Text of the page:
That is kind of a tough question to answer because I started writing poems when I was six years old, they were about ladybugs but they were still poems, and by the time I was in high school, I really loved poetry before I ever wrote a song I wrote a lot of poetry in English. One day I realised I could play my guitar well enough to get some chords together over which I could just write poetry, which is all lyrics are to me. I studied comparative literature at Princeton, of course learning more about literature informed my writing but there wasn’t anything concrete that sticks out at me that changed the way I wrote or anything like that. I think my writing has changed from being a little bit more abstract sometimes, to being a little bit more rooted in real things, and I think that has more to do with listening to all this music rather than my time at Princeton. A lot of blues songs, but also old-time songs, are about real tangible things or feelings about real tangible things, it is not always this abstract concept that you have to decipher like a puzzle, just like in poetry there are poems that read like straight ahead but you still feel an impact on your heart. There are then poems like Philip Larkin that you have to decode, and that is the joy for some people. They aren’t much like that, some lyricists write very complicated, deep lyrics, and then there are some lyricists that hit you, in my opinion, in the same exact place, with different lyrics in a different style, you know.
In the ‘20s a lot of popular music was like the social media of today, it was about events, it was about the effects of disease and people’s emotional experiences.
Yeah, it is an oral tradition, you know which has been the thing. Even in Europe where music was also transcribed we hear the ballads which is where ballads come from, and they can be endless with 16 verses telling us the story of a war, or a general or something to a point where it is almost like news clippings, this girl was murdered, this one murdered her baby or whatever. There was a lot of murdering going on, that’s for sure, haha. That is what I mean, it is less in the things I write about, I don’t write about murdered babies because it is very upsetting, but I do use a lot of verbiage from those times, expressions or I just kind of think of themes that have something to do with all that. I also want to keep it authentically myself since I am not from here or grew up in those times, I’m not going to write a fake song about those times.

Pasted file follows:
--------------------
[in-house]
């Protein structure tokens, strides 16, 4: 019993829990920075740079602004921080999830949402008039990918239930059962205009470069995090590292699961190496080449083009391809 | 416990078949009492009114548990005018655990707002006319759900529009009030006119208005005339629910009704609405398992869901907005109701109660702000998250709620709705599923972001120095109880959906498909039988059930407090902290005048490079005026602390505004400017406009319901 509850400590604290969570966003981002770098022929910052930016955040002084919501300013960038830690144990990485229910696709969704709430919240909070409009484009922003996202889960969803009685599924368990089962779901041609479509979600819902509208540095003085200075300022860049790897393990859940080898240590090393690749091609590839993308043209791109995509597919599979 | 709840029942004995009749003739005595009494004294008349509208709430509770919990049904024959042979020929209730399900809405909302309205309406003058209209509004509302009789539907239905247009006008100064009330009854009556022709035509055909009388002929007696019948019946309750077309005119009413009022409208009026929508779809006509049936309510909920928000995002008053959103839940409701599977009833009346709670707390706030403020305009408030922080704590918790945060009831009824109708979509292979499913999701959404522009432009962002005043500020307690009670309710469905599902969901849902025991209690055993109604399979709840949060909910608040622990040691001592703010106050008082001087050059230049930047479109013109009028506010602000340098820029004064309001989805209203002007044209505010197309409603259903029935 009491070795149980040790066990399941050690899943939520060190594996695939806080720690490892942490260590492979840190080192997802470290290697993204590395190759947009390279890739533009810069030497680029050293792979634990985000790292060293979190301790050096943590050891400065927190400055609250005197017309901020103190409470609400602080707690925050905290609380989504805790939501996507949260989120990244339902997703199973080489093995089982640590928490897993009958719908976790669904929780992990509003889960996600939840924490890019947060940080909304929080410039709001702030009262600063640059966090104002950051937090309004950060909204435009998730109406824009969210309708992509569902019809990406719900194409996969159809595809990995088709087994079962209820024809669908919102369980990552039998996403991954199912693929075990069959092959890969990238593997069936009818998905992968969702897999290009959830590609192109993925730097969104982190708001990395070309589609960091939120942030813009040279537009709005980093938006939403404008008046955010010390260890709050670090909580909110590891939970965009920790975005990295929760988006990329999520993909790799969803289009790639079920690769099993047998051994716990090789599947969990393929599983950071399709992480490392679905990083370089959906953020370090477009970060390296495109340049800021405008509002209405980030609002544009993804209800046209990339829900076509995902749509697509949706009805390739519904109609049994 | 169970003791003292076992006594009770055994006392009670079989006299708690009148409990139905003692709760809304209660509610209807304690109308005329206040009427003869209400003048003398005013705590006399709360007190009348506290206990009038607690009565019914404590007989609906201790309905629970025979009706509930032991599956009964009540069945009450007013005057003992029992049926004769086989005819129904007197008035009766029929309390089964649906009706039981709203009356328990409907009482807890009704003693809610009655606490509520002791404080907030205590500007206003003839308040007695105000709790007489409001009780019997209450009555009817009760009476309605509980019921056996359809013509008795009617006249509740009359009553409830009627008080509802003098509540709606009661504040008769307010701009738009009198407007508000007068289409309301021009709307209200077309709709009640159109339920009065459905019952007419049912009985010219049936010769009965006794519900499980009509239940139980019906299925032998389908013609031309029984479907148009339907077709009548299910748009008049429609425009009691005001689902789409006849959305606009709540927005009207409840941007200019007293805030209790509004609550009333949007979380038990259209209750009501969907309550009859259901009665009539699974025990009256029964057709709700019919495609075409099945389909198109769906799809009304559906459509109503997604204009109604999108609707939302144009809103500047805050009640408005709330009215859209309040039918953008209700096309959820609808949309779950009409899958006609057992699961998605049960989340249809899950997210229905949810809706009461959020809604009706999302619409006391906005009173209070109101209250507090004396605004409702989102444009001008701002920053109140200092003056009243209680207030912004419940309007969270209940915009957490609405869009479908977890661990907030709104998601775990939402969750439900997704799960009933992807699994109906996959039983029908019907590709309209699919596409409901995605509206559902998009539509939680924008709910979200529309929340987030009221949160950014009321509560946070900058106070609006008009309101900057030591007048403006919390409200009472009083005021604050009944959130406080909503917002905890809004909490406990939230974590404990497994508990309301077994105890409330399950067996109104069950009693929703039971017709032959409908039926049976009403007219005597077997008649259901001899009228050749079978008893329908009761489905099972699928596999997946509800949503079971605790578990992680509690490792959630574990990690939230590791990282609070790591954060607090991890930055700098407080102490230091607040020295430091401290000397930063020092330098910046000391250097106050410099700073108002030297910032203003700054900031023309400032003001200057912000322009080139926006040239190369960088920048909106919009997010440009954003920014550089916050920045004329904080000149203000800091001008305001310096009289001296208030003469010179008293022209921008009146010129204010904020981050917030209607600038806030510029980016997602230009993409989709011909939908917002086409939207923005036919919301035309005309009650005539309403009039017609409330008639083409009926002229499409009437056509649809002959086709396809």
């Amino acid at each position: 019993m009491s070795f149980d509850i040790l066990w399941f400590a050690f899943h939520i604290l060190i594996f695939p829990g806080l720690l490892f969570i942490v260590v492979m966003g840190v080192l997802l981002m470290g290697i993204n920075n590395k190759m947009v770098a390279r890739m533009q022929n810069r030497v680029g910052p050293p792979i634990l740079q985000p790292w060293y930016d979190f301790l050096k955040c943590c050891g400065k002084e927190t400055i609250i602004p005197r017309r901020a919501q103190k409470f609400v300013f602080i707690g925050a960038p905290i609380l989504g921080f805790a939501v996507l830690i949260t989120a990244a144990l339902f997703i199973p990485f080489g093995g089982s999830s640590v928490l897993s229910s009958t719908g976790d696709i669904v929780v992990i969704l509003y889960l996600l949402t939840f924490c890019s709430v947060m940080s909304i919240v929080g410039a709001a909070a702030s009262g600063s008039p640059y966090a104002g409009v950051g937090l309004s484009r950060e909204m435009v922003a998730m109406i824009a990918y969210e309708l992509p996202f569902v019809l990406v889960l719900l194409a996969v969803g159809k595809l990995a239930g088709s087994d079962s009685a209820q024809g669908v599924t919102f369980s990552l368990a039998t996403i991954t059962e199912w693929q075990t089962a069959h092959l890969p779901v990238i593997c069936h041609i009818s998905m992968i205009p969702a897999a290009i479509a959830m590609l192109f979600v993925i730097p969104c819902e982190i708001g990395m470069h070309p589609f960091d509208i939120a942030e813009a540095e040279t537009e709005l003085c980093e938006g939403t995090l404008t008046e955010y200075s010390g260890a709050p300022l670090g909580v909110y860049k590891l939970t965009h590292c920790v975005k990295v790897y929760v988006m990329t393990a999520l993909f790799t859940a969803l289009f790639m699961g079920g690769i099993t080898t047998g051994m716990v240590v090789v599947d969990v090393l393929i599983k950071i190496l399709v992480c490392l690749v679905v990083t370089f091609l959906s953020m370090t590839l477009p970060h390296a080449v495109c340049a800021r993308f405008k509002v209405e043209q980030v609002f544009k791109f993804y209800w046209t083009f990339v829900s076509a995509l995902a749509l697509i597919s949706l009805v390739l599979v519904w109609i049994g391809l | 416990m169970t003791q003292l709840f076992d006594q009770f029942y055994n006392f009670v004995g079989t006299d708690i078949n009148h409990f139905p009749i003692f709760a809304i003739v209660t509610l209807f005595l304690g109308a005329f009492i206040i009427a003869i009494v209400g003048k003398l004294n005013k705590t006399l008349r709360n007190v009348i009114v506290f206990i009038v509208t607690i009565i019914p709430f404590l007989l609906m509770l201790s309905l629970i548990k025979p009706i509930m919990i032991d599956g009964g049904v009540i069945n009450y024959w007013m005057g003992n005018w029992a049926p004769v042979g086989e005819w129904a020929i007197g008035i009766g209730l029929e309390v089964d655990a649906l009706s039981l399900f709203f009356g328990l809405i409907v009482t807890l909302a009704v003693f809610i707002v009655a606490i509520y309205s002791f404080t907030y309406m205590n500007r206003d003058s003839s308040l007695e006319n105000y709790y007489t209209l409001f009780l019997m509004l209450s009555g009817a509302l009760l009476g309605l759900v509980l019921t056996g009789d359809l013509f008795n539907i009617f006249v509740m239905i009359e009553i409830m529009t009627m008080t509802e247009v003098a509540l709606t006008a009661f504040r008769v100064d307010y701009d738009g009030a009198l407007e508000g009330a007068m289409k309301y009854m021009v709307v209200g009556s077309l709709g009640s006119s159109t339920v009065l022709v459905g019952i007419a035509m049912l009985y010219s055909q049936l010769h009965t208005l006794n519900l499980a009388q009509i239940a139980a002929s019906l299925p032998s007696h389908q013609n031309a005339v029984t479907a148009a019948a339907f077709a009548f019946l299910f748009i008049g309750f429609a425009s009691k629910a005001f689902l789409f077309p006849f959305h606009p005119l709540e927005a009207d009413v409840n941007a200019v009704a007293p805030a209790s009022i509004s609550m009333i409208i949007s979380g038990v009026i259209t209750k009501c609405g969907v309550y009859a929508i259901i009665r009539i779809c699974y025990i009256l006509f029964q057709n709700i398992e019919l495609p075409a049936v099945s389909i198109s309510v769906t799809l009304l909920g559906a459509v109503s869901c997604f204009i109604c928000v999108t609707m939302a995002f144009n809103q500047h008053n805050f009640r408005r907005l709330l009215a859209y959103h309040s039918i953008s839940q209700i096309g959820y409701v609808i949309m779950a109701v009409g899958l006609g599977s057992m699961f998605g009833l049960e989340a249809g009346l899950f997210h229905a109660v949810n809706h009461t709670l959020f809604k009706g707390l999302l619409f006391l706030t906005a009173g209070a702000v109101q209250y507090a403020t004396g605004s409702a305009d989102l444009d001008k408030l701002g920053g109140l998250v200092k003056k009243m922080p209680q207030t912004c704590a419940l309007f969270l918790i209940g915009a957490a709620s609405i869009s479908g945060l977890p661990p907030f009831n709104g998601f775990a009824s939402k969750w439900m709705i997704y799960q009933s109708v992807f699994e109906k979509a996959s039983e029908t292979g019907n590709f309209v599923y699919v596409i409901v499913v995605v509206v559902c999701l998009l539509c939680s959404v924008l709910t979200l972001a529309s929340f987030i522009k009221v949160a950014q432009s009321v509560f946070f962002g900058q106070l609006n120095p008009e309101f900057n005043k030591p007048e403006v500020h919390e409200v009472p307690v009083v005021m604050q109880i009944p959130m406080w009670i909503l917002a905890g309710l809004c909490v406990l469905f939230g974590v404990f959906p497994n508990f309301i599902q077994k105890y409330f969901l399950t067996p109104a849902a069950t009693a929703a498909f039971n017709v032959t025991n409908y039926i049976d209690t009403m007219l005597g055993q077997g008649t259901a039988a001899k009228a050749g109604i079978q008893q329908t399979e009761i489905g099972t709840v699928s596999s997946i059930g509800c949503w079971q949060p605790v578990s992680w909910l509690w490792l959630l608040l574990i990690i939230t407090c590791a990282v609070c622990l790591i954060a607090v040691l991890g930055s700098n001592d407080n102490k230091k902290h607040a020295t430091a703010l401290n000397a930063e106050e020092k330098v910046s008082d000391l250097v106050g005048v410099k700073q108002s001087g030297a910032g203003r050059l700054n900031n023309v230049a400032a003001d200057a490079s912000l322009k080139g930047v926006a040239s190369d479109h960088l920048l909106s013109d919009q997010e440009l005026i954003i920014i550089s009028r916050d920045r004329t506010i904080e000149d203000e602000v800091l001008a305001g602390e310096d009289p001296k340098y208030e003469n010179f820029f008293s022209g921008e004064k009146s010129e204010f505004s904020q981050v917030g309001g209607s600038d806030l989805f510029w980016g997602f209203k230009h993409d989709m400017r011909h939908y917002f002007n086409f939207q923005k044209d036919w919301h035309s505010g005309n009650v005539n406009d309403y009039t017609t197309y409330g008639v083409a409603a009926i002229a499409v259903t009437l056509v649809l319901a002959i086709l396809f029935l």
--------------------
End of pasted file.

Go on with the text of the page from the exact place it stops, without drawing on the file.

You want to be a guitar player, you want to be a banjo player, why do you want to write your own songs? Why not just concentrate on your instrumental skills?
I sing better than I do both of those things, and to be honest the instruments have always just been a method to carry my inner voice, my thoughts and my heart, which comes out in my songs. I have no interest in being a traditionalist and I have very little interest in being solely an instrumentalist. I am surrounded by people who are solely instrumentalists and I admire them and for a year I thought maybe I ought to get up to their skill level and then I realised, I don’t. I can and I plan to in the next decade of my life keep working on my skills as a guitarist and banjo player, but that is not why I am here, it is to write great songs and make a great record. Who I am as an artist is not a conservator or traditionalist because it has already been done and better than I could do it. I admire people who can rehash the hashed, and I am not saying people haven’t done it well, but in my opinion, it is always going to be a little bit different from the original. I am never going to sound like Blind Willie Johnson, so why would I break my back note for note when it already exists out there in all its glory. The most I want to do is tell people about him and in my Instagram and by my presence, I cover a lot of old songs, and I’m teaching a class on Delta Blues right now, but in my own artistry I didn’t grow up listening to Blind Willie Johnson, I am not Blind Willie Johnson, I didn’t grow up in the delta, I didn’t grow up anywhere near this stuff so I need to be authentically myself otherwise there is just no point doing what I am doing. I think people want authentic stuff and what is more authentic than being yourself, if that sounds like a cliché it is because it is true. Nobody is going to write from my perspective so that is why I do.